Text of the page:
Review: Brian Pern | Virgin Media
Review: Brian Pern

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Simon Day turned it all the way up to 11 as the god-like musical icon Brian Pern, a one-man amalgamation of Spinal Tap, Peter Gabriel and pretty much every other “veteran rocker” in existence. 

In a nutshell

Brian Pern – the show, not the man – has no business being as good as it is. After all, taking the mickey out of deluded rocker types is really too easy, and was already done definitively well by Spinal Tap. At best, Brian Pern should have been a sketch, or a one-off comedy. Instead, it keeps returning, and keeps getting better. Last night it went up another notch, because Suranne Jones was in it, and the presence of Suranne Jones automatically elevates anything by at least 34%.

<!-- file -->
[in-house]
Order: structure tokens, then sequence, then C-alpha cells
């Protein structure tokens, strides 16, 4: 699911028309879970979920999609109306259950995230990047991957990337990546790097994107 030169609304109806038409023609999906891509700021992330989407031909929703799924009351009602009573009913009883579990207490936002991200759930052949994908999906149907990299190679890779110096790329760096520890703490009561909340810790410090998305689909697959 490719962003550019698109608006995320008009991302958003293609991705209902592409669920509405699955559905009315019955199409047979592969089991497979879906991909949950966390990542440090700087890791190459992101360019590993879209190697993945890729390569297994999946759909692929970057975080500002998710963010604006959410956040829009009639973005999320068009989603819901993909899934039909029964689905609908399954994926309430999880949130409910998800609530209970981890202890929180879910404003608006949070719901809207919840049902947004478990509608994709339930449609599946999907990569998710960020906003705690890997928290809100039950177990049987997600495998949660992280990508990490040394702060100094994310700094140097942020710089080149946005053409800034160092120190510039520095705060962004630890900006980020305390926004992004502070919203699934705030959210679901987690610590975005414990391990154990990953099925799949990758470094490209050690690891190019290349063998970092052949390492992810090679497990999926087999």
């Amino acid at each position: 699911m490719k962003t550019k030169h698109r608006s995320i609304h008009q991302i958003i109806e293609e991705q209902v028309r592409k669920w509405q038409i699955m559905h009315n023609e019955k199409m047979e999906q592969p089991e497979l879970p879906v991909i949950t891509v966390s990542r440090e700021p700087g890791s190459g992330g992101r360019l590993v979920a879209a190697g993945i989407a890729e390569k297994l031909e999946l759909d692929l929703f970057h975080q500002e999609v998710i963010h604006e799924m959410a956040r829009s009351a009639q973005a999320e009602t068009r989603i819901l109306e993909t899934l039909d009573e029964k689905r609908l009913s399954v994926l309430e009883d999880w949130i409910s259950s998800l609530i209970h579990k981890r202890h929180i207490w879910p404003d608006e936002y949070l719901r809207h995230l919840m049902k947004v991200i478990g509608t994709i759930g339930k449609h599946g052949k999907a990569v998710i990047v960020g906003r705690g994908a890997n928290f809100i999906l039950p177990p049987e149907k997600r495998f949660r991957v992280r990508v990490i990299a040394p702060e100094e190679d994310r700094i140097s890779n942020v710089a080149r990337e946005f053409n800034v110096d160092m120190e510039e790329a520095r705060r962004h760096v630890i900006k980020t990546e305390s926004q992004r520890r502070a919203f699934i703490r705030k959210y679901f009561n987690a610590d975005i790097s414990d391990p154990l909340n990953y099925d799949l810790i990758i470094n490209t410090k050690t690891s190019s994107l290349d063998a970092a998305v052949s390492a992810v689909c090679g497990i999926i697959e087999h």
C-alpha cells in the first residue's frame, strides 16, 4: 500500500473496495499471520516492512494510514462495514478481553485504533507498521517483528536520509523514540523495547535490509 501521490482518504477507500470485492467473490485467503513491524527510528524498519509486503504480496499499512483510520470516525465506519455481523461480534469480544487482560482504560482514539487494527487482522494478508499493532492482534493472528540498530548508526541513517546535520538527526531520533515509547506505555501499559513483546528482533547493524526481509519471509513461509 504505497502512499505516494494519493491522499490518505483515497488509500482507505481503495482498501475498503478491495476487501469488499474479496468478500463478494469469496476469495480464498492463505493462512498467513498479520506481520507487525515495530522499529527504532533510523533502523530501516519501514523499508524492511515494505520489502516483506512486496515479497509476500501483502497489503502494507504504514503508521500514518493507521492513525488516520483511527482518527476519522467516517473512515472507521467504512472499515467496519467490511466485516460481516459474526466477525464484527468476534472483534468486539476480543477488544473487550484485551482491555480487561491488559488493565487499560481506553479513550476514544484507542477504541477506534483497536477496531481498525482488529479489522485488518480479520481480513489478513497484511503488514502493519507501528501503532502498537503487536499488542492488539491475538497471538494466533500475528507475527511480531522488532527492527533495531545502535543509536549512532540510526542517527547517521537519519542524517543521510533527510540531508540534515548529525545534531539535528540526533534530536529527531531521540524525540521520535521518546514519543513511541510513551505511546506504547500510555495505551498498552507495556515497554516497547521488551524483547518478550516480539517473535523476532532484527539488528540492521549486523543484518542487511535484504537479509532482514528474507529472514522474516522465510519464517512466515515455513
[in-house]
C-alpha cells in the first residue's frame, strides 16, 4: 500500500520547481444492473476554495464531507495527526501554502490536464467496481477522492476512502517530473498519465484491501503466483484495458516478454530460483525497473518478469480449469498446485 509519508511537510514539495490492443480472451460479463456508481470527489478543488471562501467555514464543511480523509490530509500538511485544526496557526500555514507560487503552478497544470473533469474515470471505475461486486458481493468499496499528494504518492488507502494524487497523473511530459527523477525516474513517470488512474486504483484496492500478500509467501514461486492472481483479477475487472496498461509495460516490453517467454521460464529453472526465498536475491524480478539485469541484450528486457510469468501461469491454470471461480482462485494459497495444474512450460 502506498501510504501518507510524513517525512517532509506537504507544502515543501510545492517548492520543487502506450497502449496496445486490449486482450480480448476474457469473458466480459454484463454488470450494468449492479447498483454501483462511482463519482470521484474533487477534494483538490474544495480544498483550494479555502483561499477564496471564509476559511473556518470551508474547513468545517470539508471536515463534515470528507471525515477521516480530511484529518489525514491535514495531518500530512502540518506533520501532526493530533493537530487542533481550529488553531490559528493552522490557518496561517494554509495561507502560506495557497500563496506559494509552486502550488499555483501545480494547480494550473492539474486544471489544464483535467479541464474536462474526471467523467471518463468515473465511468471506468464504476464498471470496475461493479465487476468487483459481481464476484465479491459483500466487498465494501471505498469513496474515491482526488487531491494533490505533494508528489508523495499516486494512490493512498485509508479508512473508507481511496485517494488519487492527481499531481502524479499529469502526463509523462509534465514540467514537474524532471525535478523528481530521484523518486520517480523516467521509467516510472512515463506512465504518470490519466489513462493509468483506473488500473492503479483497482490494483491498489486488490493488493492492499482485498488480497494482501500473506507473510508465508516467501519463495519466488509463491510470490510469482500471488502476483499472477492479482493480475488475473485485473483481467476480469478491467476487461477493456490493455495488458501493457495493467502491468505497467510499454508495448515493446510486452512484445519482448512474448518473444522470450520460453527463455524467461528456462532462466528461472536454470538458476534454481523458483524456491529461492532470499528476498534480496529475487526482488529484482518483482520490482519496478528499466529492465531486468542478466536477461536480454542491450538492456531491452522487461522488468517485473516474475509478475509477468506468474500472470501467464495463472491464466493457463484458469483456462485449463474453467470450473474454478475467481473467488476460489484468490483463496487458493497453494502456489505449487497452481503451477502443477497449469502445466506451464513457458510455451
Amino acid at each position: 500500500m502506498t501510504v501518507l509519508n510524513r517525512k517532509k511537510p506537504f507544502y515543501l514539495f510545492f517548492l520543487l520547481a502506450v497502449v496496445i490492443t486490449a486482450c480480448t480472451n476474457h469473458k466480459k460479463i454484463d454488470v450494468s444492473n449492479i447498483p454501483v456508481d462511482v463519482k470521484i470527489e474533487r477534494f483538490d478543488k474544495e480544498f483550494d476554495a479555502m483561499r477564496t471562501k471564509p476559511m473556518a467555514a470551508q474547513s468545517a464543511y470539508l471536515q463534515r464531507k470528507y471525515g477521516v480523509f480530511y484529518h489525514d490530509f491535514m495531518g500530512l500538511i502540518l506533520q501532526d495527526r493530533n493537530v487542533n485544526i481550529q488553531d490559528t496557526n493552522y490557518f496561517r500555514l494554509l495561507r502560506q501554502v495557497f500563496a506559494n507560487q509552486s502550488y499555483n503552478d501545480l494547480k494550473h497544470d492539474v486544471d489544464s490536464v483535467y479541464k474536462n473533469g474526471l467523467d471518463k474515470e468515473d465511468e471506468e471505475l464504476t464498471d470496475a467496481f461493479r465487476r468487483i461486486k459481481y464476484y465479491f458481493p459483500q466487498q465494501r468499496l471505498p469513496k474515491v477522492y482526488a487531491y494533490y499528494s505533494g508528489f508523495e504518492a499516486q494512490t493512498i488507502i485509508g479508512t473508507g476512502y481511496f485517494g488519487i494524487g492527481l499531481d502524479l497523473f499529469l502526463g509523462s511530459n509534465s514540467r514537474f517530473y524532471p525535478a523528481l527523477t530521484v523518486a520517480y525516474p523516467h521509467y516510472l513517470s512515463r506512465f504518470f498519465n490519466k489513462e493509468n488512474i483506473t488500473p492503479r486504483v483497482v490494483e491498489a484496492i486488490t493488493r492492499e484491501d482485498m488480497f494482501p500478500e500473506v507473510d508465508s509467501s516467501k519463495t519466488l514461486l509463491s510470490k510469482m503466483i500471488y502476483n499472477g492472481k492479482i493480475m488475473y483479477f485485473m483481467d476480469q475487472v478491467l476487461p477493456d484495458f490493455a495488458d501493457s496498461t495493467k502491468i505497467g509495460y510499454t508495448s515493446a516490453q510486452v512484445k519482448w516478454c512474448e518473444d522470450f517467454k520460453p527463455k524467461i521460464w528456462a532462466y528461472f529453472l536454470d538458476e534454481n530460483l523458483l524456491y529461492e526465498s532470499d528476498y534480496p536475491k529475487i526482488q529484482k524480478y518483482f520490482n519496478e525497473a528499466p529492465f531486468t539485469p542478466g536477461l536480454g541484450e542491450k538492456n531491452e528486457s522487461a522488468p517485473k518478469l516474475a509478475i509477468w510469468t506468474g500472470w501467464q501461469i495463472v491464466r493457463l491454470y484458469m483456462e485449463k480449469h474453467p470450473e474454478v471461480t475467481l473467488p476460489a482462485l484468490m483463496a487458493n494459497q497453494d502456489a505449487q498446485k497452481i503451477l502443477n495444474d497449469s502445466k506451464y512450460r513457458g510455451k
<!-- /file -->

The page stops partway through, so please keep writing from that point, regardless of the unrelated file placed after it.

She’s a bit like Olivia Colman in her ability to move from serious drama to silly comedy at a moment’s notice, and she was marvellous in the role of Brian’s younger, outspoken (ie, terrifying) wife Astrid, who was plotting against Brian’s gutter-mouthed manager Farrow (a similarly winning Michael Kitchen). As ever, Simon Day himself was pitch-perfect as the gormlessly successful rock god, recovering from his heart attack and ready for big, big things. Prog never dies.

What's the verdict?

You know the most poignant/funny/sad thing about Brian Pern (the show AND the man)? The fact that, even as we chortle at the foolishness, many musos of a certain age will genuinely feel nostalgic for everything he stands for, in this age of Bieber and Beyonce. Sigh.

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